At two points, the narrator, focalized in Marilyn’s musings and dreamlike thought flows, describes time as “a critical illusion” that plays a crucial role in maintaining order and balance in the world. This illusion “demarcates the difference between the physical and the spiritual world, between sanity and insanity, between life and death, consciousness and coma” (141). Time is a crucial element of a person’s consciousness, and “the separation of moments in time defines sanity” (64). Throughout the text, Marilyn struggles to maintain her ability to wield this illusion, to keep a grip on time: she senses that her “gapping” is a threat to her mental stability, her interpersonal interactions, and her professional standing. When Marilyn describes time as a critical illusion, she does not mean that time does not exist or that events do not unfold in relation to other events. Rather, I understand her to mean that any given measure of time is a construct, a tool used to help humans organize their activities, memories, and understandings of the world. Interestingly, Marilyn struggles because she wants to keep moments separate and maintain an orderly sense of the sequences of events. She wants to keep her footing in what one might call “external” time, the linear chronological time of the world around her. In the midst of her spiritual journey and the temporal movements it necessitates, this is an impossible, frustrating task. If the merging of temporal planes and the inconsistencies of her experience and memory were self-evidently normal, expected elements of her daily life, she would not be experiencing any anxiety or shame about them. While temporality is experienced individually and psychologically, culturally constructed ways of ordering and regulating time play a strong role in shaping individuals’ responses to their temporal experiences. One wonders how she would have reacted to the memories, winds, and figures that enter her life if she had already been familiar with the ideas about community and temporality that animate this text.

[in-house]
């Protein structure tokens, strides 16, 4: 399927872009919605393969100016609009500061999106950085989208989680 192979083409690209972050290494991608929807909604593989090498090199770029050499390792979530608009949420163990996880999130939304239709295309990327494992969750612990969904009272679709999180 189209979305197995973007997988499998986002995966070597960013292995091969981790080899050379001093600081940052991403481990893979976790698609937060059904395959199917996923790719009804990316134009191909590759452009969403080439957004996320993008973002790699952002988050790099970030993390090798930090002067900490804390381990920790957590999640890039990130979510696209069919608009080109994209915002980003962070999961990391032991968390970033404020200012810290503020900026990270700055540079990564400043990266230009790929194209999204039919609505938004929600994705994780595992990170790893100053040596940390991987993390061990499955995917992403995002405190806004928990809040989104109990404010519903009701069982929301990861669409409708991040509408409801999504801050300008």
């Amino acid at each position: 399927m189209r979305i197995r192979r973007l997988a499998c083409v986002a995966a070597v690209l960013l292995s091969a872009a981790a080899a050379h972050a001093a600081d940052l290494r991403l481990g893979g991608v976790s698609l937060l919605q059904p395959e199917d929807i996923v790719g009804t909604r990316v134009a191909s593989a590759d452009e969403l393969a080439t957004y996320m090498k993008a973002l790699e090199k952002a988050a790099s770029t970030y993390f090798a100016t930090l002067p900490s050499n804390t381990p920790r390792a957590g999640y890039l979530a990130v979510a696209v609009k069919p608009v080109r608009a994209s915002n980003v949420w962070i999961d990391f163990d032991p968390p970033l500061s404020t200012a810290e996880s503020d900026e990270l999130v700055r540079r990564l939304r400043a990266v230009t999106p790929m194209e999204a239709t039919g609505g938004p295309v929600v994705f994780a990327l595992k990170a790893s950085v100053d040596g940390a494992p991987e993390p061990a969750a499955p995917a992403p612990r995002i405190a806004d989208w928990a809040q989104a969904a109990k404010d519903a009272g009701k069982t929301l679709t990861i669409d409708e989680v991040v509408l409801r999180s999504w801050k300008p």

Deloria shares Marilyn’s recognition that the quantification of time can be a productive way of creating or understanding broader meanings of one’s actions and experiences. His explanation of the principle of the “seven generations” provides an example of a positive implementation of the “critical illusion” of organized temporality. For both Deloria and Maracle, the experience of time enables change, growth, memory, reflection, and learning. This experience of time need not — and in fact, likely will not — comply with Western conventions of linear, progressive time, and will instead often play out like Marilyn’s experiences do (immersion in past events, vivid trips into imagination and memory, even visions playing out in the photographs inside a client’s file). Thus, experiences and behaviours that Western psychiatric medicine would dismiss as hallucinatory or delusional are shown to be, rather, profound moments offering the gift of insight. Sylvie Vranckx notes that Marilyn’s flashbacks, the voices she hears, and her generally unsettled state coincide with what Ernie Crey calls being “Indian sick” (63). Crey’s description is elucidating, offering a productive alternative to seeing Marilyn as insane rather than as a person undergoing transition: